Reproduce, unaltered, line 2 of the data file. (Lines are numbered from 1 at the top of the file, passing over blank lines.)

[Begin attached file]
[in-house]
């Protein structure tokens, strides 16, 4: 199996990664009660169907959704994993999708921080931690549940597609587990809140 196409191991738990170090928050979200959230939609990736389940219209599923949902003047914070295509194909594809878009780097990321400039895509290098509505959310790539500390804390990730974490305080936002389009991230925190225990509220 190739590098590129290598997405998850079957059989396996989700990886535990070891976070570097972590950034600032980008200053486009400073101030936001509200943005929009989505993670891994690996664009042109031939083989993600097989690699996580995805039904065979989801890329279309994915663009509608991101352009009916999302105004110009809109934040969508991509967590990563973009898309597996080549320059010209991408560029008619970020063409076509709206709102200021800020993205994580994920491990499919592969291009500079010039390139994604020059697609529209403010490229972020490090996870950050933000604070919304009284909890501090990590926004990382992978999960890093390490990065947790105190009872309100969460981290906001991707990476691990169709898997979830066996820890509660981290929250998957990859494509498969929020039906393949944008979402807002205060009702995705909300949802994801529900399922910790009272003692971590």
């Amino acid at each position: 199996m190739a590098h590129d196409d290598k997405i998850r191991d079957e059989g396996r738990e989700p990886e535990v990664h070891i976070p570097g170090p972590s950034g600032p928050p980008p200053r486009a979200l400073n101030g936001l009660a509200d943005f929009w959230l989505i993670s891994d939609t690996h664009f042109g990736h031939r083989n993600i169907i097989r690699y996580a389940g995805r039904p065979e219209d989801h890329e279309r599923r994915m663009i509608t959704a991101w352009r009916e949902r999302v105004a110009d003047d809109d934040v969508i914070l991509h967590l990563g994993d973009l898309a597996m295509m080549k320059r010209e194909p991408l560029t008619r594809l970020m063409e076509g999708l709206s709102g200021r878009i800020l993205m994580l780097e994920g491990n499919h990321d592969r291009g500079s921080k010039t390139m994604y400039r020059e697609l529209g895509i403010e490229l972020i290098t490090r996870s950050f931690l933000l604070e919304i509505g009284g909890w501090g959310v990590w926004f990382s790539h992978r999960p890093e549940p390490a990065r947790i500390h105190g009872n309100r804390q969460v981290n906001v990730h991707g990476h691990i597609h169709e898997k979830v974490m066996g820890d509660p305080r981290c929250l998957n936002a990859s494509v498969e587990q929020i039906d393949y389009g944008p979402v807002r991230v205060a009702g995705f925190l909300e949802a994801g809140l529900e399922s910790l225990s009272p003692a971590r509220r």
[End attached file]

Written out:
């Protein structure tokens, strides 16, 4: 199996990664009660169907959704994993999708921080931690549940597609587990809140 196409191991738990170090928050979200959230939609990736389940219209599923949902003047914070295509194909594809878009780097990321400039895509290098509505959310790539500390804390990730974490305080936002389009991230925190225990509220 190739590098590129290598997405998850079957059989396996989700990886535990070891976070570097972590950034600032980008200053486009400073101030936001509200943005929009989505993670891994690996664009042109031939083989993600097989690699996580995805039904065979989801890329279309994915663009509608991101352009009916999302105004110009809109934040969508991509967590990563973009898309597996080549320059010209991408560029008619970020063409076509709206709102200021800020993205994580994920491990499919592969291009500079010039390139994604020059697609529209403010490229972020490090996870950050933000604070919304009284909890501090990590926004990382992978999960890093390490990065947790105190009872309100969460981290906001991707990476691990169709898997979830066996820890509660981290929250998957990859494509498969929020039906393949944008979402807002205060009702995705909300949802994801529900399922910790009272003692971590």